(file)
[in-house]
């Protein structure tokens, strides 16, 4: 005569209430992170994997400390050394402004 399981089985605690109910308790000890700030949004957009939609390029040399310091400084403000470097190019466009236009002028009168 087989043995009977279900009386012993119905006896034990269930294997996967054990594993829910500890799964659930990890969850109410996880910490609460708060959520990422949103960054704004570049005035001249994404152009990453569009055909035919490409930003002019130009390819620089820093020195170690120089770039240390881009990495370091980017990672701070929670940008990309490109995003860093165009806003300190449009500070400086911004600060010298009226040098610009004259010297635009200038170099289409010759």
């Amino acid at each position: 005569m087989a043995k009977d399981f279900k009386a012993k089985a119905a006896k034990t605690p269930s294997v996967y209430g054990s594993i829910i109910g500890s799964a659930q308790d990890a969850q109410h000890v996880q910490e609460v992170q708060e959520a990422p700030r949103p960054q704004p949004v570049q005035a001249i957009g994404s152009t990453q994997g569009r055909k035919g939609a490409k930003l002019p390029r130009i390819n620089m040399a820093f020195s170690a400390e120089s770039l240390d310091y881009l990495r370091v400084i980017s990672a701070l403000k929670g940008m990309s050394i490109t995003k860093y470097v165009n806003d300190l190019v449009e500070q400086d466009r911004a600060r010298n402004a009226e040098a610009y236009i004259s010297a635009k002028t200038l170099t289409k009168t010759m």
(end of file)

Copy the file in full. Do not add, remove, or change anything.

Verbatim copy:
[in-house]
């Protein structure tokens, strides 16, 4: 005569209430992170994997400390050394402004 399981089985605690109910308790000890700030949004957009939609390029040399310091400084403000470097190019466009236009002028009168 087989043995009977279900009386012993119905006896034990269930294997996967054990594993829910500890799964659930990890969850109410996880910490609460708060959520990422949103960054704004570049005035001249994404152009990453569009055909035919490409930003002019130009390819620089820093020195170690120089770039240390881009990495370091980017990672701070929670940008990309490109995003860093165009806003300190449009500070400086911004600060010298009226040098610009004259010297635009200038170099289409010759």
């Amino acid at each position: 005569m087989a043995k009977d399981f279900k009386a012993k089985a119905a006896k034990t605690p269930s294997v996967y209430g054990s594993i829910i109910g500890s799964a659930q308790d990890a969850q109410h000890v996880q910490e609460v992170q708060e959520a990422p700030r949103p960054q704004p949004v570049q005035a001249i957009g994404s152009t990453q994997g569009r055909k035919g939609a490409k930003l002019p390029r130009i390819n620089m040399a820093f020195s170690a400390e120089s770039l240390d310091y881009l990495r370091v400084i980017s990672a701070l403000k929670g940008m990309s050394i490109t995003k860093y470097v165009n806003d300190l190019v449009e500070q400086d466009r911004a600060r010298n402004a009226e040098a610009y236009i004259s010297a635009k002028t200038l170099t289409k009168t010759m």